#4: Follow the history of AI in our interactive timeline from 1843 to today
Learn about the early pioneers that paved the way for artificial intelligence including one of the first computer programmers, Ada Lovelace; creator of the Analytical Engine, Charles Babbage and one of the creators of machine learning, Alan Turing.
#5: Swim with robot fishes
Learn about MIT CSAIL’s SoFi - a robotic fish that can independently swim alongside real fish in the sea
#6: Play with Sony’s robotic puppy, aibo
See how it uses its database of memories and experiences to develop its own personality.
POEMPortraits: an interactive artwork combining poetry + design + AI (2019/2019) by Google Arts & CultureBarbican Centre
#7: Donate a word to Es Devlin’s POEMPortraits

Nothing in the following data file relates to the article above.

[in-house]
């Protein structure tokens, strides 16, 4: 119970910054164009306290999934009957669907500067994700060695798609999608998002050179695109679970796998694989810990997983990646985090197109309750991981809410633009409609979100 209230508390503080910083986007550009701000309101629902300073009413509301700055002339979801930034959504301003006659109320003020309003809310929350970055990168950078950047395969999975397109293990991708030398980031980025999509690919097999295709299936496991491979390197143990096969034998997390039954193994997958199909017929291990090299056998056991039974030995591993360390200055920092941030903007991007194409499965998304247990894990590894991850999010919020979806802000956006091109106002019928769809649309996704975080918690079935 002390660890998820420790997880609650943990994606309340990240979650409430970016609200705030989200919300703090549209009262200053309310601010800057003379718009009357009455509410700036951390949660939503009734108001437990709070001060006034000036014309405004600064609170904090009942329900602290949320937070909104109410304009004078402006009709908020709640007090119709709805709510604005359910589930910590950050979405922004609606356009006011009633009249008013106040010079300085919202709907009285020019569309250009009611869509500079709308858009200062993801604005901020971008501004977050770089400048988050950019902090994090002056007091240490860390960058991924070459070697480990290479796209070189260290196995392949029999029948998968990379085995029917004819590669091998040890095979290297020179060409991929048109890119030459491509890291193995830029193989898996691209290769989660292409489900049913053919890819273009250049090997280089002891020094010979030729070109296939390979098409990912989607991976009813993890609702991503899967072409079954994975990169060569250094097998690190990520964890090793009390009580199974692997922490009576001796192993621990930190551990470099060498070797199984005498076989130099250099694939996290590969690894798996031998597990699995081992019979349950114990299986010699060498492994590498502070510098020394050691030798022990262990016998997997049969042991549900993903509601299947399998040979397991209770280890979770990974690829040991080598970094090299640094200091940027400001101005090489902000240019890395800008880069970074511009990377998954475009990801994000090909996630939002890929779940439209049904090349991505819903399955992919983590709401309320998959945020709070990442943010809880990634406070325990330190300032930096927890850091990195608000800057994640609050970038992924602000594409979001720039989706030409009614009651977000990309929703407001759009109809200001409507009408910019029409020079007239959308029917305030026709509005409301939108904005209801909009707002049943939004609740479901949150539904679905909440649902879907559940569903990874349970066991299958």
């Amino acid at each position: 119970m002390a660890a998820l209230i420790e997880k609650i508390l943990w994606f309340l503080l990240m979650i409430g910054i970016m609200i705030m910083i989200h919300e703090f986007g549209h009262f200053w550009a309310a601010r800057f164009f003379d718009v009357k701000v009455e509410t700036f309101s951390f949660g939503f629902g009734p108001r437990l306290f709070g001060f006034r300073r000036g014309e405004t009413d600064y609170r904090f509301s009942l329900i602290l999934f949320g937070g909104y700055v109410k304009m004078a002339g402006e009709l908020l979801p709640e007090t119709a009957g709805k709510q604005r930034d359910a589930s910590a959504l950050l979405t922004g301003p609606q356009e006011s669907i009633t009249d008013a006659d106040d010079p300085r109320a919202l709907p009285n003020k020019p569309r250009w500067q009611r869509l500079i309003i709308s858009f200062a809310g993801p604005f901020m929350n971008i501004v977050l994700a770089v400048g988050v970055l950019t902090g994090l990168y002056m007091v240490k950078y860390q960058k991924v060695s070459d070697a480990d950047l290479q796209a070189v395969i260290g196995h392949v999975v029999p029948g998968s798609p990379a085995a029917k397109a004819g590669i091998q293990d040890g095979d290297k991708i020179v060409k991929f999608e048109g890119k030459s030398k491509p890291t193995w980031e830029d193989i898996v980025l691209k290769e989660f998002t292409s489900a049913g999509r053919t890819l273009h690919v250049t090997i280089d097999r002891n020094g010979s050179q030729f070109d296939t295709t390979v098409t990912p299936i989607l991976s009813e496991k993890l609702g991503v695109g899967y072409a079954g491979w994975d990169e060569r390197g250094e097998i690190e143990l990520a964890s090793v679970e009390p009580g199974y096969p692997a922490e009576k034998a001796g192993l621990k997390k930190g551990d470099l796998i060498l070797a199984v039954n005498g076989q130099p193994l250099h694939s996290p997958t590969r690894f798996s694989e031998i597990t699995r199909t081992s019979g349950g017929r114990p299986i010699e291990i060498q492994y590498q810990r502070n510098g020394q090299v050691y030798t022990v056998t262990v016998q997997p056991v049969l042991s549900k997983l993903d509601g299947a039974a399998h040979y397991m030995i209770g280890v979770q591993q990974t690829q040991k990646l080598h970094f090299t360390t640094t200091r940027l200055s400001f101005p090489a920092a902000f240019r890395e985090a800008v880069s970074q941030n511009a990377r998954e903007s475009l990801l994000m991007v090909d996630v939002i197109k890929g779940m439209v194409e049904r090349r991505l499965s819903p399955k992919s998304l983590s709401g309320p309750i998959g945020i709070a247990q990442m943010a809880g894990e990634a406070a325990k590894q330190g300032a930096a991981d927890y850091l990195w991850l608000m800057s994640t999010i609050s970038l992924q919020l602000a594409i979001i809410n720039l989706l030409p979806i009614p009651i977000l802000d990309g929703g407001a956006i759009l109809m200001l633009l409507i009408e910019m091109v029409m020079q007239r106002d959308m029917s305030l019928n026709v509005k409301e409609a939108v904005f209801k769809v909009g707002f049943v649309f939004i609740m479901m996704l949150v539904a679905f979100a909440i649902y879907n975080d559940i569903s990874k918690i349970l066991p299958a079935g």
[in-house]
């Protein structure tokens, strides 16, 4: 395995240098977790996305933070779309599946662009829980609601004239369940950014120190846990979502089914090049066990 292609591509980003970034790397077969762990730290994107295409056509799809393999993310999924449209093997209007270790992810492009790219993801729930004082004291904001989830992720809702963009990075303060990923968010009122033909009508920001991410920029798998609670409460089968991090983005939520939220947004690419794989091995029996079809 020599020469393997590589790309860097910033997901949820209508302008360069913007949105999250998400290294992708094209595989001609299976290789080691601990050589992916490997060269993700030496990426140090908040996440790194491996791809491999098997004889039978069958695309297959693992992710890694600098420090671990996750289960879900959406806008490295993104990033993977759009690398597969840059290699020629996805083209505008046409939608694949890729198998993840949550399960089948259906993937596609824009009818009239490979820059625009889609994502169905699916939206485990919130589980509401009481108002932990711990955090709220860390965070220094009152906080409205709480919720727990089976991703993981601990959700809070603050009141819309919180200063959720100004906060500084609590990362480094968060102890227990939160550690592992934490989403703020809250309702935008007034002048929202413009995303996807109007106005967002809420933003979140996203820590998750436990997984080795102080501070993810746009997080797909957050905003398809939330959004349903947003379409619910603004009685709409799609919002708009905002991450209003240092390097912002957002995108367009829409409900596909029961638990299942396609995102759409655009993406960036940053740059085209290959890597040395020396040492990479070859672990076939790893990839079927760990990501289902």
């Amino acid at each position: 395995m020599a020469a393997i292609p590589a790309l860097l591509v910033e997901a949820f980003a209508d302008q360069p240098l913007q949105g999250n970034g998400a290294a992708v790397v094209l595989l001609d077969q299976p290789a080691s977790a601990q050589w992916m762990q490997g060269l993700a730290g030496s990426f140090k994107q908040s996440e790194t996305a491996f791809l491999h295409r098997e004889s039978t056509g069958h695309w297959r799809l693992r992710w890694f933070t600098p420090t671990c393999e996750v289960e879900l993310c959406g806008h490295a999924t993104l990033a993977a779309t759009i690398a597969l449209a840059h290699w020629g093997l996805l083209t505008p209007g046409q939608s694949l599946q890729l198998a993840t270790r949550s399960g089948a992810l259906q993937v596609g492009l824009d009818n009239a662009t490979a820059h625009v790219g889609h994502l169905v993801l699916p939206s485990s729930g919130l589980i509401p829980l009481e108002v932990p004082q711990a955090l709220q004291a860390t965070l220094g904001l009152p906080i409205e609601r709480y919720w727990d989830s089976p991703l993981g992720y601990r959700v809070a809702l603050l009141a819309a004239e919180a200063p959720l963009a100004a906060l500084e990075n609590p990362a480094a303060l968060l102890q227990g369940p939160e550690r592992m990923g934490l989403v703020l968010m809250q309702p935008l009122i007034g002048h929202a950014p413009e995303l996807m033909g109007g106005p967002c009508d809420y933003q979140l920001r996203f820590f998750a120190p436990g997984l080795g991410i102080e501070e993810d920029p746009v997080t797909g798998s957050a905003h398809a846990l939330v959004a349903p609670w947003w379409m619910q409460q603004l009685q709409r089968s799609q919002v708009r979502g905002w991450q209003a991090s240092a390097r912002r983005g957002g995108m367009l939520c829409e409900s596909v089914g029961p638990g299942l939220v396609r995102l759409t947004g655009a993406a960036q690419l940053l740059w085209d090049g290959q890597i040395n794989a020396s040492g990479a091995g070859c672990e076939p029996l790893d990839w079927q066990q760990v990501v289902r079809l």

See your word instantly incorporated into a two-line poem generated by an algorithm trained on 20 million words of poetry. Print your bespoke POEMPortrait to take home with you.
#8: Learn how technology is helping improve the future of bees
Find out about The Mediated Matter’s Synthetic Apiary, part of the MIT Media Lab, a project which has developed a new kind of environment bridging urban and organismic scales.
#9: Smell an extinct flower
In Resurrecting The Sublime, Christina Agapakis of Ginkgo Bioworks, Alexandra Daisy Ginsberg, and Sissel Tolaas bring back the smell of flowers made extinct through human activity. The creation of these smells asks questions about our relationship with nature and the decisions we make as a species.
#10: Get classified by an AI
Nexus Studios have produced a series of interactive works in Seeing is Believing...? that demonstrate how AI works. Visitors can opt to be classified by an AI, revealing how the computer interprets their image.
#11: Interact with an AI version of yourself